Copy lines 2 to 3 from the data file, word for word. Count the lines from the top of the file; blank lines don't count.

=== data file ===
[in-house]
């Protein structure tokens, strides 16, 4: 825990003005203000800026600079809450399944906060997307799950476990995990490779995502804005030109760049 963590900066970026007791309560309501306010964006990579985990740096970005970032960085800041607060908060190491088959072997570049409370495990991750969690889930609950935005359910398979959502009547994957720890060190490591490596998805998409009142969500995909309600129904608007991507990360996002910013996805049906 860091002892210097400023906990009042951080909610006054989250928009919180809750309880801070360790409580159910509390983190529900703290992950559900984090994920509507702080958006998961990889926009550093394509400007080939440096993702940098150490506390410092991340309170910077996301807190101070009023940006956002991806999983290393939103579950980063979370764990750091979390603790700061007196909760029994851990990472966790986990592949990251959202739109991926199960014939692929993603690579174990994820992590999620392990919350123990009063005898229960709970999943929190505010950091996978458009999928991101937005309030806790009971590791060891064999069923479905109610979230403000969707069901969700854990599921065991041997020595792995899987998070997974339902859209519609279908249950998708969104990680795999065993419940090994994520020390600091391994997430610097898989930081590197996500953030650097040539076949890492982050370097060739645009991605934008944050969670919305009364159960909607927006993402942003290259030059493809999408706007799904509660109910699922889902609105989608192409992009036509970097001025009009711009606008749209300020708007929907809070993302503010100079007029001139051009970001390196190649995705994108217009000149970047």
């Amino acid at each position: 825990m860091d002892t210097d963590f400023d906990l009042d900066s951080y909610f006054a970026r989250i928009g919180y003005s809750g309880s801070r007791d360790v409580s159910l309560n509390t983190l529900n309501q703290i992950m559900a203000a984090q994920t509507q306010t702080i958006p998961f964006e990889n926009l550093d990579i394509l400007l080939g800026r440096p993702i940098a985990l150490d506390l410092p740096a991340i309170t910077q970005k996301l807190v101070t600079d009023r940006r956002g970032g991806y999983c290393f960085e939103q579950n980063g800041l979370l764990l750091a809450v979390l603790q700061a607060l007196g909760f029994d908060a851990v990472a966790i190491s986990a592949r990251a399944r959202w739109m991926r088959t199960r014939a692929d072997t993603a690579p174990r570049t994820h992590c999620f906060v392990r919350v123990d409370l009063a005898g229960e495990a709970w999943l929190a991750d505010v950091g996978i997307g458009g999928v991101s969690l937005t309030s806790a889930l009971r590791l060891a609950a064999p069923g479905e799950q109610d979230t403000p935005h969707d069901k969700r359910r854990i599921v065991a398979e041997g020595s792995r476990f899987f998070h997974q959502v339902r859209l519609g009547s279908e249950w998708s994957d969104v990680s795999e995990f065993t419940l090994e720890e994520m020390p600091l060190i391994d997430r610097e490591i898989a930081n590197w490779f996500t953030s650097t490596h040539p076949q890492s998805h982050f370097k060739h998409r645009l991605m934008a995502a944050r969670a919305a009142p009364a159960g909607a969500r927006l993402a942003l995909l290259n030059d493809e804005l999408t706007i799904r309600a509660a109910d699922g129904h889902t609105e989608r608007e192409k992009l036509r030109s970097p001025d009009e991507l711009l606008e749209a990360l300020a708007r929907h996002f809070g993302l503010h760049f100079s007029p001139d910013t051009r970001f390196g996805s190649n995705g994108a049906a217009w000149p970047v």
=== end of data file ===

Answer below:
């Protein structure tokens, strides 16, 4: 825990003005203000800026600079809450399944906060997307799950476990995990490779995502804005030109760049 963590900066970026007791309560309501306010964006990579985990740096970005970032960085800041607060908060190491088959072997570049409370495990991750969690889930609950935005359910398979959502009547994957720890060190490591490596998805998409009142969500995909309600129904608007991507990360996002910013996805049906 860091002892210097400023906990009042951080909610006054989250928009919180809750309880801070360790409580159910509390983190529900703290992950559900984090994920509507702080958006998961990889926009550093394509400007080939440096993702940098150490506390410092991340309170910077996301807190101070009023940006956002991806999983290393939103579950980063979370764990750091979390603790700061007196909760029994851990990472966790986990592949990251959202739109991926199960014939692929993603690579174990994820992590999620392990919350123990009063005898229960709970999943929190505010950091996978458009999928991101937005309030806790009971590791060891064999069923479905109610979230403000969707069901969700854990599921065991041997020595792995899987998070997974339902859209519609279908249950998708969104990680795999065993419940090994994520020390600091391994997430610097898989930081590197996500953030650097040539076949890492982050370097060739645009991605934008944050969670919305009364159960909607927006993402942003290259030059493809999408706007799904509660109910699922889902609105989608192409992009036509970097001025009009711009606008749209300020708007929907809070993302503010100079007029001139051009970001390196190649995705994108217009000149970047």
């Amino acid at each position: 825990m860091d002892t210097d963590f400023d906990l009042d900066s951080y909610f006054a970026r989250i928009g919180y003005s809750g309880s801070r007791d360790v409580s159910l309560n509390t983190l529900n309501q703290i992950m559900a203000a984090q994920t509507q306010t702080i958006p998961f964006e990889n926009l550093d990579i394509l400007l080939g800026r440096p993702i940098a985990l150490d506390l410092p740096a991340i309170t910077q970005k996301l807190v101070t600079d009023r940006r956002g970032g991806y999983c290393f960085e939103q579950n980063g800041l979370l764990l750091a809450v979390l603790q700061a607060l007196g909760f029994d908060a851990v990472a966790i190491s986990a592949r990251a399944r959202w739109m991926r088959t199960r014939a692929d072997t993603a690579p174990r570049t994820h992590c999620f906060v392990r919350v123990d409370l009063a005898g229960e495990a709970w999943l929190a991750d505010v950091g996978i997307g458009g999928v991101s969690l937005t309030s806790a889930l009971r590791l060891a609950a064999p069923g479905e799950q109610d979230t403000p935005h969707d069901k969700r359910r854990i599921v065991a398979e041997g020595s792995r476990f899987f998070h997974q959502v339902r859209l519609g009547s279908e249950w998708s994957d969104v990680s795999e995990f065993t419940l090994e720890e994520m020390p600091l060190i391994d997430r610097e490591i898989a930081n590197w490779f996500t953030s650097t490596h040539p076949q890492s998805h982050f370097k060739h998409r645009l991605m934008a995502a944050r969670a919305a009142p009364a159960g909607a969500r927006l993402a942003l995909l290259n030059d493809e804005l999408t706007i799904r309600a509660a109910d699922g129904h889902t609105e989608r608007e192409k992009l036509r030109s970097p001025d009009e991507l711009l606008e749209a990360l300020a708007r929907h996002f809070g993302l503010h760049f100079s007029p001139d910013t051009r970001f390196g996805s190649n995705g994108a049906a217009w000149p970047v």